“You look at soil health… the tenets don't change, right? The tenets of those five things, will remain truthful, now, [and] in 10 years from now, I would hope, right? And that's kind of how I try to approach my outreach.”
By Mike Cox
Pete Bauman is a Natural Resources and Wildlife Field Specialist for SDSU Extension. He is an expert in range, pasture, and grassland management with an emphasis on educating producers about how profitability and ecological balance are complimentary. Here he explains how all that happens.
Pete Bauman was born on a small farm near Delano, MN. His family moved seven miles South to Watertown where his father started farming. Mr. Bauman was an afternoon farmer; He worked at a Minneapolis Creamery from 4AM until 2PM, then went home and farmed his 80 acres.
“As I was growing up on that farm in the Prairie Forest border region of Minnesota Hill Country, I just fell in love with the land. I loved cattle. I loved wildlife and I loved the land, creeks, marshes. I worked at the Sportsman's club. And in that experience, I knew there was a great big world of conservation out there.”
Social time within Pete’s family was centered around work. His dad's hobbies weren't hunting and fishing, so Pete had to claw and scratch to get some exposure to that. “But what I did as a teenager is I did some of my own conservation projects. Duck boxes, feeding pheasants and things like that, anything you could scratch out on a small 80-acre farm.”
Pete noticed even as a child that things like birds and insects were disappearing. No one’s fault, they were all farming the same way as they always had. But he felt like something was wrong. Things were changing.
Now, looking back almost fifty years, the swamps and creeks of his childhood have changed significantly. “We had migratory waterfall coming through and shore birds. We had a gravel bottom creek that we would catch leeches and any number of Prairie fishes and in the spring run you'd have little perch and rock bass and frogs and toads and snakes and all of that stuff that kids search for.”
While attending college, Pete noticed the Western Range wars of the 80s weren't so much over sheep and cattle as it was over private land and government, differences on what's appropriate for private citizens, especially in the grazing industry.
Wildlife managers began to understand very clearly that there needed to be disturbance on public lands but in such a way that was beneficial, not destructive. Land managers experienced issues across the West with invasive species, diminishing soil quality and water issues.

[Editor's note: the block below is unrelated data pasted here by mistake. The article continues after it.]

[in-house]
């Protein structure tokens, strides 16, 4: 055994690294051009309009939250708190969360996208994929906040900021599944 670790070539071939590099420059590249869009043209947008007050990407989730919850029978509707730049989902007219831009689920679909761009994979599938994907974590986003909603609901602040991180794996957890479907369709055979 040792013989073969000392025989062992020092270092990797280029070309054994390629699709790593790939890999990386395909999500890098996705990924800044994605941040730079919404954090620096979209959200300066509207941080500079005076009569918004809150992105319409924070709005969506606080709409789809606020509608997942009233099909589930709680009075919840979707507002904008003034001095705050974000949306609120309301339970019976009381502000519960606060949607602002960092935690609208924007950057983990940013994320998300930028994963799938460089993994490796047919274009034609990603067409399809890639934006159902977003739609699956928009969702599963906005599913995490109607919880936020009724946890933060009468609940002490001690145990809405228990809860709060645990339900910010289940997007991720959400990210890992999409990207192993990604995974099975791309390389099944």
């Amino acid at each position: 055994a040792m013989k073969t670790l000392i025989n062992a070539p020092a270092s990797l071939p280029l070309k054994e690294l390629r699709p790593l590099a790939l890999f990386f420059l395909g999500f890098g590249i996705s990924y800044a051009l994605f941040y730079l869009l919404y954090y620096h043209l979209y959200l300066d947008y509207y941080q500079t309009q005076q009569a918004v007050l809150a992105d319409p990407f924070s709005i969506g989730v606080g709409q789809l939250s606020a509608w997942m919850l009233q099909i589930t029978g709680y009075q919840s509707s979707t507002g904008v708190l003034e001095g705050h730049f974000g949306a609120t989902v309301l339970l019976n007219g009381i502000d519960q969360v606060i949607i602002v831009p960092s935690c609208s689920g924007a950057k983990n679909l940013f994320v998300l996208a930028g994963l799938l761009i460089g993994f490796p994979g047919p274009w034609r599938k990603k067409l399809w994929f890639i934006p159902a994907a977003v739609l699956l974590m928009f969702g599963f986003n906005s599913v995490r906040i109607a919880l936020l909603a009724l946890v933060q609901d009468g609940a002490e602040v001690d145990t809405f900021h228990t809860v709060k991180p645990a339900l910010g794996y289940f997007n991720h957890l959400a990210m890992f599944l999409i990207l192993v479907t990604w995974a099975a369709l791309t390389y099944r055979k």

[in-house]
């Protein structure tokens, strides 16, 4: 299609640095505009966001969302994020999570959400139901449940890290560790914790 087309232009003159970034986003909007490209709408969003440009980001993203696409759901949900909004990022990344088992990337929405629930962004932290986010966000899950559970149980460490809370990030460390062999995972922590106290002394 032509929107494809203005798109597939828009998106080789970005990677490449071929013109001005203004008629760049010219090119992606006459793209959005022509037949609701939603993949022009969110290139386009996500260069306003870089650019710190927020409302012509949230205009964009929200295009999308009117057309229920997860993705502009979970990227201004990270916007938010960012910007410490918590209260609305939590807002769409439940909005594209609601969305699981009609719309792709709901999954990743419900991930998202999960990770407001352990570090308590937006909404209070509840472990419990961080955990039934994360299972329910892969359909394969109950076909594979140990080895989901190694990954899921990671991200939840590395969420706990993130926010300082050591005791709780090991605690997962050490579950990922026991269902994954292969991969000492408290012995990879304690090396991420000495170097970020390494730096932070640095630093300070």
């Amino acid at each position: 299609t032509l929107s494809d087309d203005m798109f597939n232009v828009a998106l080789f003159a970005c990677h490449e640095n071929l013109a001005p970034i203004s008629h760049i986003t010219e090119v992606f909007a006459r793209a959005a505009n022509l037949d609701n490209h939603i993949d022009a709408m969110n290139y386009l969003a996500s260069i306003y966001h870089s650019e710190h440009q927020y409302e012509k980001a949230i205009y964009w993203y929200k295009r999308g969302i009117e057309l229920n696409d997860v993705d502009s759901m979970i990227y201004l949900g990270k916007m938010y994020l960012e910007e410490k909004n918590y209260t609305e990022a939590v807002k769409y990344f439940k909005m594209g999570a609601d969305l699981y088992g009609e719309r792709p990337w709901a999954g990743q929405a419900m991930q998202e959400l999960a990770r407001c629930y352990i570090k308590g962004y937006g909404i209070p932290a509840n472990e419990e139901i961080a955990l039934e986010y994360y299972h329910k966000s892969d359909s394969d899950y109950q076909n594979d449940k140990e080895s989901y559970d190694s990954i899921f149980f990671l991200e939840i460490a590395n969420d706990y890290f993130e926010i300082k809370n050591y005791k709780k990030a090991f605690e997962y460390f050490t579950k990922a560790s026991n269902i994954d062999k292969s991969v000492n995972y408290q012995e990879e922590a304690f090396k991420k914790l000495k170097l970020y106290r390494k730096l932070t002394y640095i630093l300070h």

After completing his bachelors and masters at SDSU, Pete started out as a Land Manager at Nature Conservancy; managing public lands in both Minnesota and South Dakota. “I was the Nature Conservancy hippie on the South Dakota side [where public lands were overutilized by grazing], whereas I go in and defend grazing in Minnesota [where public lands were underutilized by grazing], saying we needed more and all of a sudden now it's the cowboy that all I wanted to do was play with cows.”
This experience helped shape Pete’s current philosophy about land management, using grazing animals, fire and other management; some disturbance is necessary, but it needs to be managed properly and is always site-specific. “Any tool can be destructive. What we want is disturbance applied appropriately. Fire and grazing are the two primary examples, but both can by damaging if applied inappropriately.”
In his current position with SDSU, Pete has come Full Circle, in more than one way. He has physically moved from Watertown, MN, to Watertown, SD. His position has also remained the same yet changed drastically. At SDSU, Pete still works exclusively on prairie systems with ranchers and farmers.
Farm Extension was once a position where experts traveled their areas, taking research results and translating these into why and how producers may use and implement the research. In today’s Google World, producers often have access to overwhelming amounts of information from the web, and they may even have a good they want to do, but don’t always know how to get started. Pete sees his role as helping producers to work out what the next right thing to do would be. “Sound ecology is not a laundry list. It's just a few things and it starts with doing the next right thing. But do you know what the next right thing is? I teach this when I teach my fire classes and I think it actually isreally applicable to grazing science as well, and wildlife science, I think that we intuitively know what looks good, but we are not able to intuitively know how to get there. It actually has to be taught.”
For more on Pete Bauman, visit his profile at:
For More on what Pete has written, please see:
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